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IDC: Expenditure on collaboration software looks solid, even as offices move to reopen

IDC: Expenditure on collaboration software looks solid, even as offices move to reopen

Research firm IDC expects that spending on collaboration software will continue to explode after the pandemic and that companies will invest to more effectively connect staff and even customers.

Expenditure on collaboration software increased during the Covid-19 pandemic, as remote work became the norm for many companies, and investment remained high even as offices began to reopen.

Global spending on collaborative software reached $ 22.6 billion in 2020, according to an IDC report, up 32.9% from 2019. It was the fourth consecutive year of double-digit growth from year to year. year, according to IDC.

The top five revenue collaboration software vendors (Microsoft, Google, Zoom, Cisco and Slack) accounted for 64.2% of the market, 4% more than the previous year. The top 20 suppliers saw an annual revenue growth of 40%, on average, during the year, although Zoom outperformed the market by 227.1%.

A variety of factors are likely to contribute to continued growth, said Wayne Kurtzman, IDC’s research director and author of the report. Companies are now more aware of the business value of collaboration tools that enable optimized internal communications and better employee efficiency. The tools can also provide a better understanding of the operations and flow of information within an organization. And closer integration of collaboration software with business applications, such as CRM platforms, can help improve customer outcomes, he said.

New ways of collaborating will also boost business demand, Kurtzman said, as partners and customers find they can communicate more effectively. Slack and Microsoft have opened their respective team chat applications to external collaboration, for example by introducing shared channels.

«Collaborating with external users provides a better understanding of project teams and enables companies to better meet the needs of customers and partners,» said Kurtzman. «This translates into greater loyalty to the company and a better customer experience.»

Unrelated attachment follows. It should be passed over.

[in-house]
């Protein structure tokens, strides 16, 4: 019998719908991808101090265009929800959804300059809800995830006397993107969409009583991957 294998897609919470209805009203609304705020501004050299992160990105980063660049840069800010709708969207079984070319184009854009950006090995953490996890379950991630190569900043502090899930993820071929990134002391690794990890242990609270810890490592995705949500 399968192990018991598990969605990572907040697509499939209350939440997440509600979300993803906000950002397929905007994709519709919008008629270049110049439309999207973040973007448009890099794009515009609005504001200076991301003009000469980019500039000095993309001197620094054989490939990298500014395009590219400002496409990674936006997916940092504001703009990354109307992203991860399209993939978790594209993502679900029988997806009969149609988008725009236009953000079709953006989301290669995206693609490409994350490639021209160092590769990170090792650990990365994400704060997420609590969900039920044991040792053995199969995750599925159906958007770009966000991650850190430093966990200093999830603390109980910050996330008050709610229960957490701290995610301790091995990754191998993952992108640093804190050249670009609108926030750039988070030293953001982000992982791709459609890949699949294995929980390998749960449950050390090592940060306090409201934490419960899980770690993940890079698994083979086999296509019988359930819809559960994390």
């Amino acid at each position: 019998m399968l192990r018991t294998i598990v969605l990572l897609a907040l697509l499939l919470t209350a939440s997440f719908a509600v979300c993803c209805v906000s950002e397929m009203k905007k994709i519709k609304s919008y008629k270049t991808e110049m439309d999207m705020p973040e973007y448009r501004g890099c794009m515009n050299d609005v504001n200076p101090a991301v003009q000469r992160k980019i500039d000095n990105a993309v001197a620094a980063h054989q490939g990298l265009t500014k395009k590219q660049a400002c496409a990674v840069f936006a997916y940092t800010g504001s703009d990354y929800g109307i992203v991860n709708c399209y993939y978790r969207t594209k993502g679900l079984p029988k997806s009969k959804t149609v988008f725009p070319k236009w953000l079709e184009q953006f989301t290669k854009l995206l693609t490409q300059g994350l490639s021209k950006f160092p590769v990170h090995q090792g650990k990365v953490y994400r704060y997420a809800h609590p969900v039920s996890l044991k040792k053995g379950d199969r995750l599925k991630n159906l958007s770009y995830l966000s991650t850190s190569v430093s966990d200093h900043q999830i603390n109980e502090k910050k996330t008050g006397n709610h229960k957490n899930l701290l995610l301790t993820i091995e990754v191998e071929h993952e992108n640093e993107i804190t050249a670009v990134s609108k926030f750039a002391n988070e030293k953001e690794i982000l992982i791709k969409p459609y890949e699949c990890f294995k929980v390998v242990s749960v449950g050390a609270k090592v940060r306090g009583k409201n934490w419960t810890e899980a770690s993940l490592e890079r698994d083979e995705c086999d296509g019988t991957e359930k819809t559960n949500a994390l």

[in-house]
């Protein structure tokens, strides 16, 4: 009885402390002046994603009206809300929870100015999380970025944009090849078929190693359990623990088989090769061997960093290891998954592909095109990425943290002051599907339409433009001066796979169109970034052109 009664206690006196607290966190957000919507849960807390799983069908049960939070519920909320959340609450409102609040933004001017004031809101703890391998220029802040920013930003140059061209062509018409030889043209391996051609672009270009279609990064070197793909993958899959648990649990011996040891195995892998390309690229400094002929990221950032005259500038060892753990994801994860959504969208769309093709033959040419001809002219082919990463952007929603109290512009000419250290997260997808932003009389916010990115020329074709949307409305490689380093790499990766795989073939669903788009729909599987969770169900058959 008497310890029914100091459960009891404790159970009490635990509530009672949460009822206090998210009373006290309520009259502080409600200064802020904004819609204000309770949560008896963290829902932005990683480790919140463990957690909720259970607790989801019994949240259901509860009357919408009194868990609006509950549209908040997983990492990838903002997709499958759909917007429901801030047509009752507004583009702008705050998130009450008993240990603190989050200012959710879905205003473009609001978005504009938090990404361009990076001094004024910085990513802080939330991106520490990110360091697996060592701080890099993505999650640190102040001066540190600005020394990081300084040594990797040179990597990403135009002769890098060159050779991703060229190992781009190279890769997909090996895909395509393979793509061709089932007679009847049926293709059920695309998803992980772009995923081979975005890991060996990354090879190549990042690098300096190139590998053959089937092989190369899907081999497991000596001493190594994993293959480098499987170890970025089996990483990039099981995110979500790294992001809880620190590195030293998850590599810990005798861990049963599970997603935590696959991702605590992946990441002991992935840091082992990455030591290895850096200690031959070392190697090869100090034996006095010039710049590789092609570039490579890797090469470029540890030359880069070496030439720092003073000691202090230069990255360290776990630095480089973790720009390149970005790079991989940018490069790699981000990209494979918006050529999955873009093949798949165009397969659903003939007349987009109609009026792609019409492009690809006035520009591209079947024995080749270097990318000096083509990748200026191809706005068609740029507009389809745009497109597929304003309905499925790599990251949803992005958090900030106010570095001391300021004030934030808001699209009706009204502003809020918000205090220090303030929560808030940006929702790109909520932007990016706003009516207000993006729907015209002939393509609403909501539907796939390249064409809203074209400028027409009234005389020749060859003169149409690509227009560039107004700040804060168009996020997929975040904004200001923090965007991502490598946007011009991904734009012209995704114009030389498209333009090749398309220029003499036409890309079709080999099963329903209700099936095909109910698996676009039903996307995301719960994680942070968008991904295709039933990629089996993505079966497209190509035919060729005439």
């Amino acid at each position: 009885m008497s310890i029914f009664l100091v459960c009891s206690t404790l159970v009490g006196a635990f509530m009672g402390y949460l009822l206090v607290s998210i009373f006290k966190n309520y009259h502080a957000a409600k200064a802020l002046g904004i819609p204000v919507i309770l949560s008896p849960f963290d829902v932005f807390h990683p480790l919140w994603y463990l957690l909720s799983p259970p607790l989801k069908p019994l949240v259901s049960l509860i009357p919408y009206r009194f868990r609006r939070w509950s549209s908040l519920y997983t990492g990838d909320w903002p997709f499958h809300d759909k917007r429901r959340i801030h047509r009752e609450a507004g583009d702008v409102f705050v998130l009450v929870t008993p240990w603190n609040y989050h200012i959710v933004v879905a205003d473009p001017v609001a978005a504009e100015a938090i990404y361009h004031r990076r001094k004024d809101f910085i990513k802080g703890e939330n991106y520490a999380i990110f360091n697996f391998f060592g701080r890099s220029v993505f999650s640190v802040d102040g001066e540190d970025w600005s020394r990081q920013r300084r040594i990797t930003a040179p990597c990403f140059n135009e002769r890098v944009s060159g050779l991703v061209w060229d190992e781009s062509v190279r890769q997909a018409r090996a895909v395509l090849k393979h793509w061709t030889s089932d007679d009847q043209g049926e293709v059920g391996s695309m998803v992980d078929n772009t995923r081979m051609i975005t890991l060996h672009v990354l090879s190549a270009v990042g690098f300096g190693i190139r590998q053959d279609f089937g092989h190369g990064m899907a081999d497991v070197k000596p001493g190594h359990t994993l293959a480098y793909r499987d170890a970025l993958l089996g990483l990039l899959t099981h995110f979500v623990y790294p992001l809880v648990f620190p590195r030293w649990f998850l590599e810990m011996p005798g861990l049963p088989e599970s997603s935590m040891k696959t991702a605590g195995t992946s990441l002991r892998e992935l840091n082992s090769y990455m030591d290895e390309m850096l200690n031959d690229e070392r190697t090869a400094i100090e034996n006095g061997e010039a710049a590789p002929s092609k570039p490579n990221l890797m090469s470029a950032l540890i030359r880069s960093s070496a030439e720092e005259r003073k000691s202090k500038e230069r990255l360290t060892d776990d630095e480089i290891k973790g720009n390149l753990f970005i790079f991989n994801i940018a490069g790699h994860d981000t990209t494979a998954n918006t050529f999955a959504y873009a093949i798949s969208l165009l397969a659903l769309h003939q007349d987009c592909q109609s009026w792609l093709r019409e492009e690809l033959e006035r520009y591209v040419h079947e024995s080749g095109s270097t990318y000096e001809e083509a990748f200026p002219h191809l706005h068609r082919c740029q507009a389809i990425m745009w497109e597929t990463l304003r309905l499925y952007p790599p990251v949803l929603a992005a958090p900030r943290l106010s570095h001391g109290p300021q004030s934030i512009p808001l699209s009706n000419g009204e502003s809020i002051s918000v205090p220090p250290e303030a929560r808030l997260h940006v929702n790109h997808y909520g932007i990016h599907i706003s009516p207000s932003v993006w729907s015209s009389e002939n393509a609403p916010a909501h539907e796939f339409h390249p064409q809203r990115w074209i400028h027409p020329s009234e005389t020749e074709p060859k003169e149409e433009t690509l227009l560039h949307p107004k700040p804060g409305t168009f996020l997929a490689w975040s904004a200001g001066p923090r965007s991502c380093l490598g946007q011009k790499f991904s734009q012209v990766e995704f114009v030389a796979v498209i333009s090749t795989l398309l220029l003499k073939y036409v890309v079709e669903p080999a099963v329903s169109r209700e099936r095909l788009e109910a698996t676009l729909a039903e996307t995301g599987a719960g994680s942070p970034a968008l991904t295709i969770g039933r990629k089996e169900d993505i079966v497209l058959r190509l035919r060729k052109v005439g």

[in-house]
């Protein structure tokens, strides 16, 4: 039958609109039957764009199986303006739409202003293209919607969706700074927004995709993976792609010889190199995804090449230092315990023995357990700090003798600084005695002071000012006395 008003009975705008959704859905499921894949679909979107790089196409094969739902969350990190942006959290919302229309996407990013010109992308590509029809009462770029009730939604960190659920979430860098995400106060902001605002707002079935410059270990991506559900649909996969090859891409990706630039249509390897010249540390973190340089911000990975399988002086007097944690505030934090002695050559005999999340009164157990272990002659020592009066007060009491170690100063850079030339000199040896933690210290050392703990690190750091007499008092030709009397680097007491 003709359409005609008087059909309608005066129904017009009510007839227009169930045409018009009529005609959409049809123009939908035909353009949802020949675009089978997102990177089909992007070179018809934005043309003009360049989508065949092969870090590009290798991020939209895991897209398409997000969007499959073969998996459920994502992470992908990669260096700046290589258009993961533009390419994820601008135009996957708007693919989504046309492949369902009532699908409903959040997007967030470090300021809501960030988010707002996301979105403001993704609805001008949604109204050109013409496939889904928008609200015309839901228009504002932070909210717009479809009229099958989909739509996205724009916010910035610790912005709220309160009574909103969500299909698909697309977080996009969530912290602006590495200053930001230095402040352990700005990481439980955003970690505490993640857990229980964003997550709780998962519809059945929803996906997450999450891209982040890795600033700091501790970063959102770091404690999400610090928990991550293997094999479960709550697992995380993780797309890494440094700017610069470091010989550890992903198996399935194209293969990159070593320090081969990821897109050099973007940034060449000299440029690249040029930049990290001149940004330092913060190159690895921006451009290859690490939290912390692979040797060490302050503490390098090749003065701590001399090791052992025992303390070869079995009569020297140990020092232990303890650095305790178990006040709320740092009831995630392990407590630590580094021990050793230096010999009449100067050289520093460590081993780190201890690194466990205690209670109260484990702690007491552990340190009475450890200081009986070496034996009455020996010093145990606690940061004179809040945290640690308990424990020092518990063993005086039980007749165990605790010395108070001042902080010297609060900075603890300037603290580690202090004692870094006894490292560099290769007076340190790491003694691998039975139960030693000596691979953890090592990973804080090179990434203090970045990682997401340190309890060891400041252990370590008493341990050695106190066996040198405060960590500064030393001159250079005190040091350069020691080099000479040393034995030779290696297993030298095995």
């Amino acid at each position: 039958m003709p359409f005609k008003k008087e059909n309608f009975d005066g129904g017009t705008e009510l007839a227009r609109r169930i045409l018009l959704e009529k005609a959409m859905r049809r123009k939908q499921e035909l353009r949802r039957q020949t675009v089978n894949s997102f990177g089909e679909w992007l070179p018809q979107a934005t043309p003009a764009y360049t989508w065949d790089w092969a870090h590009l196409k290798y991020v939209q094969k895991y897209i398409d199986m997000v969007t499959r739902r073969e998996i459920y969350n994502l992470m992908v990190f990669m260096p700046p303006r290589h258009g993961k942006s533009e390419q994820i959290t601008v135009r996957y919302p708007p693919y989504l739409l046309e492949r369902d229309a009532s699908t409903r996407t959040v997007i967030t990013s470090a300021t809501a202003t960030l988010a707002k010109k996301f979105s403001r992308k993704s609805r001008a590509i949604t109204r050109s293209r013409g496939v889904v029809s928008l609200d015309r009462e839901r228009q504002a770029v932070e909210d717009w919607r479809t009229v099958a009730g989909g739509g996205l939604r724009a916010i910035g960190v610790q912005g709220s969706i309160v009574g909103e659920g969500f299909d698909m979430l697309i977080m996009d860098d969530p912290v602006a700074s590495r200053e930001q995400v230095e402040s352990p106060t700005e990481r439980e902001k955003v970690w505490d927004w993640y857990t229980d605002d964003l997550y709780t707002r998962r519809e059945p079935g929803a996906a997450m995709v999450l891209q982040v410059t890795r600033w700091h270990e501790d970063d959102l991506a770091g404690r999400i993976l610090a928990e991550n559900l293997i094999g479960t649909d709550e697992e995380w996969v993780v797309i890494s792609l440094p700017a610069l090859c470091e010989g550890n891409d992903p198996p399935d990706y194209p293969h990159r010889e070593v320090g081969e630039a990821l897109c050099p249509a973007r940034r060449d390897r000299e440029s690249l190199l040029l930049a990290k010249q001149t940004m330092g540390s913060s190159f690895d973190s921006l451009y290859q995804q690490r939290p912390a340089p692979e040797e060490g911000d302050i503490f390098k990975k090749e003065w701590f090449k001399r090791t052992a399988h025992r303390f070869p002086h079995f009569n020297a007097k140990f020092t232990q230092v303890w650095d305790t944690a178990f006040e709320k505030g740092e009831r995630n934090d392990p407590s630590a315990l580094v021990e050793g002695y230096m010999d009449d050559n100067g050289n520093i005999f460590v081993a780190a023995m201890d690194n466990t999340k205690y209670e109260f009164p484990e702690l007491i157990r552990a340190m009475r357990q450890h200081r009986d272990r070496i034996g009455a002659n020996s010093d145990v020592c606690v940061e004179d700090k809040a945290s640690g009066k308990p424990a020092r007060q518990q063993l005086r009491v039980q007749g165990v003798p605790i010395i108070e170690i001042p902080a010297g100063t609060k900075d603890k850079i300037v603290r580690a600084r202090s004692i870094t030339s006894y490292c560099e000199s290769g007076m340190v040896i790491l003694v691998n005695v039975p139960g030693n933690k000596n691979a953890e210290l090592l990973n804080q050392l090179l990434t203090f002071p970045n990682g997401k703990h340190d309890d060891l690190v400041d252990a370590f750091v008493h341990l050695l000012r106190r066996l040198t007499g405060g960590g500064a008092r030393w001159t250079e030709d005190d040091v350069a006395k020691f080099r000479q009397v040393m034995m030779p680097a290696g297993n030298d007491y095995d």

Extending collaboration software to front-end and customer-oriented employee groups, which will be previously served, will also lead to costs.

In the future, IDC expects emerging collaborative technologies to increase revenue for a variety of vendors. This includes efforts to create virtual environments for remote collaboration, as seen with Microsoft’s HoloLens and Facebook’s Horizon Workrooms, and the replacement of «talking end» video streams with interacting avatars.

«Metaverse solutions will be integrated into conferences, teamwork and community space in the future,» he said.

A recent Gartner report also shed light on the degree of adoption of collaborative software during the pandemic.

Nearly 80 percent of workers now use workplace collaboration software, compared to just over half of workers in 2019, according to the results of the Gartner Digital Worker Experience Survey. This represented a 44% increase in use. Over the same period, the adoption of storage and sharing tools increased by 16% and the use of real-time mobile messaging applications increased by 7%.

The increase was driven by the rapid shift to pandemic video and audio dating: Gartner research also surprisingly found that the number of personal dating has dropped from 63% in 2019 to 33% in 2021 Expect Thiatshift to continue, with only 25% of the meetings taking place in person by 2024; Many companies plan «hybrid» remote work strategies in the future.